It wasn’t the almost 40 media members that should have given Mangino a reason to be on edge, rather the vast uncertainty looming over almost every starting position on both sides of the ball and special teams.
“The only position that we have a lock for on the field is the quarterback position,” Mangino said shortly after beginning his 30-minute interview session.
That means only
one player – senior quarterback Bill Whittemore – has
a guaranteed job out of 96 players. Banks Floodman is surely a lock at linebacker
now that his knee is healthy (“It’s 100 percent,” he
Mangino isn’t guaranteeing his spot yet. Kicking mainstay Johnny Beck may get bumped by freshman Scott Webb, a product of Union High School in Tulsa, Okla., who has hit his share of 50-yard field goals. Tailback Clark Green, KU’s leading rusher in 2002 with 813 yards, could get bumped to a backup role by redshirt freshman Jerome Kemp (Wichita Southeast). Heck, sophomore Nick Reid has already been moved from linebacker to safety after leading the team in sacks a year ago. Then the entire offensive line is being overhauled.
An earthquake is stirring the Jayhawks in every direction, but there Mangino
is, a calm and focused look on his face, explaining why he’s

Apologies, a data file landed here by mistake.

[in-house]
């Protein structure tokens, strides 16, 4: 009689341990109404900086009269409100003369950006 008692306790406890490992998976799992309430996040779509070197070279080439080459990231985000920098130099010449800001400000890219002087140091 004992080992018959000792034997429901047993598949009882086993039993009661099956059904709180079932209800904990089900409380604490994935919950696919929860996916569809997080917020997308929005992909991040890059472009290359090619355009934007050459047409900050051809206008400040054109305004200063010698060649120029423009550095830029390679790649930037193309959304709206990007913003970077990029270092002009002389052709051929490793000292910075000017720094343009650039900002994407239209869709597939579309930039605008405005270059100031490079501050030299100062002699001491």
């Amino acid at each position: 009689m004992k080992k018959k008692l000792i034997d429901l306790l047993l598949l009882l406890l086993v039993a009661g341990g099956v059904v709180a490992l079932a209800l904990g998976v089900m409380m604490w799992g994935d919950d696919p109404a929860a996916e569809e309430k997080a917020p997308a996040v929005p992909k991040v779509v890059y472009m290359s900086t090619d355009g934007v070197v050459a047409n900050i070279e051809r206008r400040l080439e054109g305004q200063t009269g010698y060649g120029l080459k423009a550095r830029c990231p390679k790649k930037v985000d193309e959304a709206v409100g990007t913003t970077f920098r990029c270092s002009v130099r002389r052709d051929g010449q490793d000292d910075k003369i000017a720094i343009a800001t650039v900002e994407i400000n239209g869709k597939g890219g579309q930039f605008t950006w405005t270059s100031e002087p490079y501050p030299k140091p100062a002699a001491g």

not worried about the prospect of having a repeat performance of last year’s
2-10 season. Simply put, he likes what he sees at practice. The baby steps of a year ago are developing into adult strides.
“At this point in time we’ve had five practices, and I’m very pleased,” Mangino said. “It’s starting to look like the type of football that should be on this campus.”
“You can’t sit around all summer and drink iced tea and then expect
with the big dogs. Our kids understand that.”
The new Anderson Family Strength Center has done wonders to the Jayhawks during the summer, Mangino said. As a result of its opening in the spring, he said he hardly recognizes some of his returning players because they are stronger, better toned and more agile.
Improved fitness has sparked a heightened intensity during drills, and the crop of junior college transfers expected to upgrade the offensive and defensive lines has players competing for spots in an aggressive manner that Mangino likes. With competition comes swagger, and swagger breeds success. Both are things the Jayhawks have lacked in recent seasons.
Mangino said he sees some swagger now, and he said his team is preparing to back that up with the success that fans have missed during the past seven years.
“We don’t care what anybody says about us or our program,” he said. “I like the attitude of our kids. I think they’re tired of losing… just like their coach.”